Five-O, allows citizens to enter the details of every interaction with a police officer.  It also allows them to rate that officer in terms of courtesy and professionalism and provides the ability to enter a short description of what transpired.  These details are captured for every county in the United States. Citizen race and age information data is also captured.

Additionally, Five-O allows citizens to store the details of each encounter with law enforcement; this provides convenient access to critical information needed for legal action or commendation.”

Read more here. [x]

Black Excellence

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August 16, 2014

(Source: mvlans, via thefuuuucomics)

August 16, 2014


Cold Specks at the Drake Underground 

31 July 2014

(via blackrockandrollmusic)

August 16, 2014


MoCADA 2014 Soul of BK Events

Bed Vyne Brew (370 Tompkins Avenue)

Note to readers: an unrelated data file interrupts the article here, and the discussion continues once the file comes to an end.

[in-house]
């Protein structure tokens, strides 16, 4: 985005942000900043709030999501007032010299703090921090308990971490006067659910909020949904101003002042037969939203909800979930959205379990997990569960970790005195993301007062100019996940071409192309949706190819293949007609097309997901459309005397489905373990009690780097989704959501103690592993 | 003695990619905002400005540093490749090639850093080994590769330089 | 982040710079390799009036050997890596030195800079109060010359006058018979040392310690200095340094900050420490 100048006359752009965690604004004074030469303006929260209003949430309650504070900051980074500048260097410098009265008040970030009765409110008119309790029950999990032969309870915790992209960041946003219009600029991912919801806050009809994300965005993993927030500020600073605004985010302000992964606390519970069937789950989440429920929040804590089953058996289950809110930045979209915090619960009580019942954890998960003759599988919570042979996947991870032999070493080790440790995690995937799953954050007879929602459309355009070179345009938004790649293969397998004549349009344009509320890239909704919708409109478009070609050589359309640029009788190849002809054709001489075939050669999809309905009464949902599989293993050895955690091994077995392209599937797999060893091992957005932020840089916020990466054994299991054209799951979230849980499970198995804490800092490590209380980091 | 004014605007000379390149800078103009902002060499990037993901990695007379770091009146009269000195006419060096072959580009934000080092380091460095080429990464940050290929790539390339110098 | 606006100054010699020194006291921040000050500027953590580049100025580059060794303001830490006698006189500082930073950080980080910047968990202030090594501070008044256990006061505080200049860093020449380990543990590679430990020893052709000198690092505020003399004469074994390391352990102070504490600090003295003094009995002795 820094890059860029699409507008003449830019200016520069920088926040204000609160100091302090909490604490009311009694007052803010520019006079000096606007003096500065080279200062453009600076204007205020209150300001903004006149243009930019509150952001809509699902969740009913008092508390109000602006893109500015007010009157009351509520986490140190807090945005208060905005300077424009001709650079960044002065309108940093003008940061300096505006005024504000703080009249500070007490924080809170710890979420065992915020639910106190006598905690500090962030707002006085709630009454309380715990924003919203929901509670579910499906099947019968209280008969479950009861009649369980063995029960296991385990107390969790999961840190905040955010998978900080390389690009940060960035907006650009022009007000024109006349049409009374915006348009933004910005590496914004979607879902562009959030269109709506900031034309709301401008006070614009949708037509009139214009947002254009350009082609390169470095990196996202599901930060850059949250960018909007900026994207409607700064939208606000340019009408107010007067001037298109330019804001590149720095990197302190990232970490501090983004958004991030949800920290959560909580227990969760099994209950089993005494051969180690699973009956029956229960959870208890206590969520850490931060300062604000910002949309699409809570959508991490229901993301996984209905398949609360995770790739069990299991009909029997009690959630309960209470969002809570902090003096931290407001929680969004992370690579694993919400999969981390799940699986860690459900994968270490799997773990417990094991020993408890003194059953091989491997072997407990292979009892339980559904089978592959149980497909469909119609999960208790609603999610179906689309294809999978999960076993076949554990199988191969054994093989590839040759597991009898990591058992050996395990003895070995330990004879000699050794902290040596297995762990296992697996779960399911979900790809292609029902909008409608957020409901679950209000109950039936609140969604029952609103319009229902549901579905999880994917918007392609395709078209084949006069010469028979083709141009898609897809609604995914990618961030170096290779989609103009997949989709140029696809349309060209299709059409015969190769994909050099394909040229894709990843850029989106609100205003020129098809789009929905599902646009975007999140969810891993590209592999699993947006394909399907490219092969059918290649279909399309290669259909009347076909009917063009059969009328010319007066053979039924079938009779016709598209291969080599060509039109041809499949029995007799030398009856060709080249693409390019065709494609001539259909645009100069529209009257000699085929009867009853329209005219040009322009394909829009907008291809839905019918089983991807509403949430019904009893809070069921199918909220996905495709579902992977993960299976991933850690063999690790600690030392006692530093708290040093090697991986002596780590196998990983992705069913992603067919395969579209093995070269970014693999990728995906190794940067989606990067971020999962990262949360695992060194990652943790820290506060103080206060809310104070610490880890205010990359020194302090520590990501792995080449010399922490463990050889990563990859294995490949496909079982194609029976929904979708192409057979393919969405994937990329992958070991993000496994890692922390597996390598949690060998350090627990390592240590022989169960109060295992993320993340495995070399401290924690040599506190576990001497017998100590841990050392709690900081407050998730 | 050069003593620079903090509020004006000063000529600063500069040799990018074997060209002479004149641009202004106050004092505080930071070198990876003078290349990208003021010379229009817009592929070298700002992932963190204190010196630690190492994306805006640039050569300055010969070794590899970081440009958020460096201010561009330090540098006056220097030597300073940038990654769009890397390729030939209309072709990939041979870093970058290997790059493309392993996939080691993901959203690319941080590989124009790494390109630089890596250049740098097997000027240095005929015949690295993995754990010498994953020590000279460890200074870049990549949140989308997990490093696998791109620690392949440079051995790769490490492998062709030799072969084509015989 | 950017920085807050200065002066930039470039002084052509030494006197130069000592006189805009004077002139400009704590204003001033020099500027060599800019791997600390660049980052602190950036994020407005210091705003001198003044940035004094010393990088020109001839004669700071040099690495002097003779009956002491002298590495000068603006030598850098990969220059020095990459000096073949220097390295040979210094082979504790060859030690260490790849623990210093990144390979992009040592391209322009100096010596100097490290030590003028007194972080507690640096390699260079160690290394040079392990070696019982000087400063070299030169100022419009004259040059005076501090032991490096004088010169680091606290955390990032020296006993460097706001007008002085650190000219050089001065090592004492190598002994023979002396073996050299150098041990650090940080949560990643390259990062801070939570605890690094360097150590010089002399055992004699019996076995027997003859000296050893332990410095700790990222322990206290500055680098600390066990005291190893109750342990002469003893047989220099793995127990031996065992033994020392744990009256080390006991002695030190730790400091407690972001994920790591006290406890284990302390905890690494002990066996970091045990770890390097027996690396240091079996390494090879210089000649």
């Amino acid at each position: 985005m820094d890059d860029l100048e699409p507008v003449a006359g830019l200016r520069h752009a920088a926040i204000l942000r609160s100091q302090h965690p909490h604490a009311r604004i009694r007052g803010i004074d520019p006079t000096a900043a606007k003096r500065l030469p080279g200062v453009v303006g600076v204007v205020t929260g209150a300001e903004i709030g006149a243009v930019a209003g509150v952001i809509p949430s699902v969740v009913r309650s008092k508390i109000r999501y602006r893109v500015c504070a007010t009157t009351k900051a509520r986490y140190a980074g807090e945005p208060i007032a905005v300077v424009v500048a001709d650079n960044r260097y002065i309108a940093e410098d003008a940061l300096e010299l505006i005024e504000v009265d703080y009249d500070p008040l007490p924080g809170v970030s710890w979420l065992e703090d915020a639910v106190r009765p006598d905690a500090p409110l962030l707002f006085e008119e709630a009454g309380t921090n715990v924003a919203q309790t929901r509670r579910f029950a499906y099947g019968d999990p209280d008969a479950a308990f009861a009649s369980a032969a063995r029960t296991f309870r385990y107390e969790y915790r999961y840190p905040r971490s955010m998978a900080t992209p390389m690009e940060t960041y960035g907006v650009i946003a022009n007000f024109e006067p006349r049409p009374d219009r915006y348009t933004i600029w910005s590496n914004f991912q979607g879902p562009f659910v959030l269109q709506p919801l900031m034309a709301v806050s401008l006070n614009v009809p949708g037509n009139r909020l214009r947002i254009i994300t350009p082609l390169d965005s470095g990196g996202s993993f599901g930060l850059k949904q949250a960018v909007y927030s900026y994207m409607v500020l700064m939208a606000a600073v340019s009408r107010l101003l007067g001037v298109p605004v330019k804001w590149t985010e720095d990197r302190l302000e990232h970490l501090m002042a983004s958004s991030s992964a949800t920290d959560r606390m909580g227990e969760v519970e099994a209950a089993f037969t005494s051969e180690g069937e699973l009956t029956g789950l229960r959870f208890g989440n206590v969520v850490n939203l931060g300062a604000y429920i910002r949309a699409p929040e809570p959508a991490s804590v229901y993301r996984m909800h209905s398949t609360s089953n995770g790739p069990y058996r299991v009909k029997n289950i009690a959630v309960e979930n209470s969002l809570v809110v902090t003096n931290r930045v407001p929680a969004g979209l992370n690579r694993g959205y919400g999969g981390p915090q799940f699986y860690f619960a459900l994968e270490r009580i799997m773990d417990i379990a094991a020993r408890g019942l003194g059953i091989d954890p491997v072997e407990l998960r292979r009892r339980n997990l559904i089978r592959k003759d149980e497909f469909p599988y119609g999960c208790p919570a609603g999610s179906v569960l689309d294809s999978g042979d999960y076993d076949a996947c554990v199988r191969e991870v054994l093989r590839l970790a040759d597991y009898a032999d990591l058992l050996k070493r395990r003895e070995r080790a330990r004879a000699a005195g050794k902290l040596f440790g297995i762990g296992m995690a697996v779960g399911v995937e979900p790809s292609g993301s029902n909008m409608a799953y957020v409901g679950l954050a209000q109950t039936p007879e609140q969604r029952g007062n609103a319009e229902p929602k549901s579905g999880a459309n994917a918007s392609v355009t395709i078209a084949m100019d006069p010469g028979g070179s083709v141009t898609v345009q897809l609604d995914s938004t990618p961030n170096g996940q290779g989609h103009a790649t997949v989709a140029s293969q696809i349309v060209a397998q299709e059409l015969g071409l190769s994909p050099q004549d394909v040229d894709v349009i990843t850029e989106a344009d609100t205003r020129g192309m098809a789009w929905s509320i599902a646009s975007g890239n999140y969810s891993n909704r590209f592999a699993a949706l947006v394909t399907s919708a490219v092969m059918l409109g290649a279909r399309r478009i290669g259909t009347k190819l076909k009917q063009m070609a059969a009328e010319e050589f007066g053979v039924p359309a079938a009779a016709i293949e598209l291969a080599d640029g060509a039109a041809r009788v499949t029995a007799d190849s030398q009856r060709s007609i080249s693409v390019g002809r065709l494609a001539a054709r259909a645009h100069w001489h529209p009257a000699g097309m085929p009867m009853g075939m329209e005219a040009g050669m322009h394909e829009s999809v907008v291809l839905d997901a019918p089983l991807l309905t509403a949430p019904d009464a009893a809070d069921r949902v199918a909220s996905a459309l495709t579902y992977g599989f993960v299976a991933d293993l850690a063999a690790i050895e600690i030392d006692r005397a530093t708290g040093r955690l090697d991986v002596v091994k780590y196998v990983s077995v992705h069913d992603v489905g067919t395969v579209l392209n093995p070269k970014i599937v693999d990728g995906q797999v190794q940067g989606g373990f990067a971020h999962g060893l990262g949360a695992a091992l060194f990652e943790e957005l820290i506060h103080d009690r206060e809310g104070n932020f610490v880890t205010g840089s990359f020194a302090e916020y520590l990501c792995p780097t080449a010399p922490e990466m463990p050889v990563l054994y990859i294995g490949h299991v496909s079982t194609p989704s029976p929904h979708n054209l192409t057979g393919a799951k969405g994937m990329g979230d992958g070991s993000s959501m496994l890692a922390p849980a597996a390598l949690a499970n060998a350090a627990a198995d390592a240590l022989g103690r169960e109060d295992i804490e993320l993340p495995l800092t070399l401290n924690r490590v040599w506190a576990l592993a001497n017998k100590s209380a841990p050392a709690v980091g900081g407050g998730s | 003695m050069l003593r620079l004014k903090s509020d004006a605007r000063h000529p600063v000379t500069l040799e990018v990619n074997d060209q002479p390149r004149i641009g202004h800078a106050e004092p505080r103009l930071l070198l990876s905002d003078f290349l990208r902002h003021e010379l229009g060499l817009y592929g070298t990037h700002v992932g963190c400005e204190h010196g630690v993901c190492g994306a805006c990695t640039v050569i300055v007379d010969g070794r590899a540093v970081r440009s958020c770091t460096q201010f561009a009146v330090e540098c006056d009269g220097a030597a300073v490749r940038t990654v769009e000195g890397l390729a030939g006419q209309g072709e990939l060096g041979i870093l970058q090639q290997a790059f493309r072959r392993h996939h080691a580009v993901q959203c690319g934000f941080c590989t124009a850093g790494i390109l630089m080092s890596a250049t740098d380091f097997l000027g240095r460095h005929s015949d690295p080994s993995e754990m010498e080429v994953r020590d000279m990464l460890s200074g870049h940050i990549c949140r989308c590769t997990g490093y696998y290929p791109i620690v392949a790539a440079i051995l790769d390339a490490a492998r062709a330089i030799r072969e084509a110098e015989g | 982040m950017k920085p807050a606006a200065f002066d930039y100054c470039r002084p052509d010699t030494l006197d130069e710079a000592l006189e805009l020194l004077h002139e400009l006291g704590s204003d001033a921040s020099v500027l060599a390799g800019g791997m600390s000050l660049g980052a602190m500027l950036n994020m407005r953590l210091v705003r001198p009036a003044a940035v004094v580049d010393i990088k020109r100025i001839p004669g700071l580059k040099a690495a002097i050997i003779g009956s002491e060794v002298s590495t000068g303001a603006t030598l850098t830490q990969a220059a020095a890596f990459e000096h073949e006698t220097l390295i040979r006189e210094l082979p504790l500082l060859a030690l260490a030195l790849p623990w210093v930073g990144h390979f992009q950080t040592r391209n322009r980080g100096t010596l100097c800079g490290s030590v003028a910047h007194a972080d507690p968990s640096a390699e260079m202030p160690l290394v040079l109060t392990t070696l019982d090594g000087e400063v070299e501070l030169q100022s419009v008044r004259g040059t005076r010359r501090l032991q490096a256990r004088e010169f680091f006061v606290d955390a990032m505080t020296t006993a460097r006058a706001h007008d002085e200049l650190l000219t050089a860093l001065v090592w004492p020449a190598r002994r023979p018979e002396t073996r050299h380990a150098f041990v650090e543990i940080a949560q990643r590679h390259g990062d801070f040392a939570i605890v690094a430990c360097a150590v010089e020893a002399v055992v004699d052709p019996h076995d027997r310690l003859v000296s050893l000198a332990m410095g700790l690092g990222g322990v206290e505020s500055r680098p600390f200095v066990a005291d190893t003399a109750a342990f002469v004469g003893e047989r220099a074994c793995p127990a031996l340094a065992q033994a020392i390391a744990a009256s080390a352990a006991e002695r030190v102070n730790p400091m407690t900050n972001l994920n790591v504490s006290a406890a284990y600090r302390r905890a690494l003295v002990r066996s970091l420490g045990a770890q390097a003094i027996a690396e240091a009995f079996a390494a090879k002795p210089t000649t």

TRAIN: C to Kingston-Throop
7 - 9PM | FREE

The Kymberle Project (1332 Atlantic Avenue)
TRAIN: A, C to Nostrand
7 - 9PM | FREE

SET IT OFF! Celebrating Queer Black Women In Film
Dumbo | Sky (10 Jay Street) 
Brooklyn, NY 11201 
TRAIN: A, C to High St., F to York
7PM -10PM | FREE

MoCADA (80 Hanson Place)
TRAIN: 2, 3, 4, 5, B, D, N, Q, R to Atlantic-Barclays Center, C to Lafayette, G to Fulton
6 - 9PM | FREE

The KIDflix Film Fest of Bed-Stuy
Fulton Park (Fulton Street and Lewis Avenue
TRAIN: A,C to Utica
7 - 9PM | FREE

Littlefield (622 Degraw Street)
TRAIN: R to Union
11PM - 4AM | Advanced Tickets: $12 | 21+ 

HYCIDE Photo Mural Project
Walt Whitman Houses Basketball Court